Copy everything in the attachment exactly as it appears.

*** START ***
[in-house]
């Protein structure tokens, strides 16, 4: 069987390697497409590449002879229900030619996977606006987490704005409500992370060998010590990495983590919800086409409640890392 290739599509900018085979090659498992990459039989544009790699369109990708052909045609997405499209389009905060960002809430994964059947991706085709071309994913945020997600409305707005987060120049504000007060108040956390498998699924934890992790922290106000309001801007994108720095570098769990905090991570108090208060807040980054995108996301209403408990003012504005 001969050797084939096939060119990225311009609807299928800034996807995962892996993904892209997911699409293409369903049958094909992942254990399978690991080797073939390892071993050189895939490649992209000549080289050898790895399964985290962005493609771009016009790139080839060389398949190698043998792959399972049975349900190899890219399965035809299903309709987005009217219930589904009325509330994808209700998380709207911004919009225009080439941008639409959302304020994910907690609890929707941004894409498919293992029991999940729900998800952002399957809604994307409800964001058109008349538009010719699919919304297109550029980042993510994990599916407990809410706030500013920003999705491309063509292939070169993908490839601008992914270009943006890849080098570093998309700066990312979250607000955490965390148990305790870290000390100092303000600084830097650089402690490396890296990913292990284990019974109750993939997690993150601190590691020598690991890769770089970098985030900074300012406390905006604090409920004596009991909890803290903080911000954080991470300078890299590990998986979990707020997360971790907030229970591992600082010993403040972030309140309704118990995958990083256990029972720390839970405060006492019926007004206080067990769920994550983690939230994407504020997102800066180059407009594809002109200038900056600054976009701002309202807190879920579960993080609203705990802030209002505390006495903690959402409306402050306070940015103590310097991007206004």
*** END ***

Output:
[in-house]
């Protein structure tokens, strides 16, 4: 069987390697497409590449002879229900030619996977606006987490704005409500992370060998010590990495983590919800086409409640890392 290739599509900018085979090659498992990459039989544009790699369109990708052909045609997405499209389009905060960002809430994964059947991706085709071309994913945020997600409305707005987060120049504000007060108040956390498998699924934890992790922290106000309001801007994108720095570098769990905090991570108090208060807040980054995108996301209403408990003012504005 001969050797084939096939060119990225311009609807299928800034996807995962892996993904892209997911699409293409369903049958094909992942254990399978690991080797073939390892071993050189895939490649992209000549080289050898790895399964985290962005493609771009016009790139080839060389398949190698043998792959399972049975349900190899890219399965035809299903309709987005009217219930589904009325509330994808209700998380709207911004919009225009080439941008639409959302304020994910907690609890929707941004894409498919293992029991999940729900998800952002399957809604994307409800964001058109008349538009010719699919919304297109550029980042993510994990599916407990809410706030500013920003999705491309063509292939070169993908490839601008992914270009943006890849080098570093998309700066990312979250607000955490965390148990305790870290000390100092303000600084830097650089402690490396890296990913292990284990019974109750993939997690993150601190590691020598690991890769770089970098985030900074300012406390905006604090409920004596009991909890803290903080911000954080991470300078890299590990998986979990707020997360971790907030229970591992600082010993403040972030309140309704118990995958990083256990029972720390839970405060006492019926007004206080067990769920994550983690939230994407504020997102800066180059407009594809002109200038900056600054976009701002309202807190879920579960993080609203705990802030209002505390006495903690959402409306402050306070940015103590310097991007206004």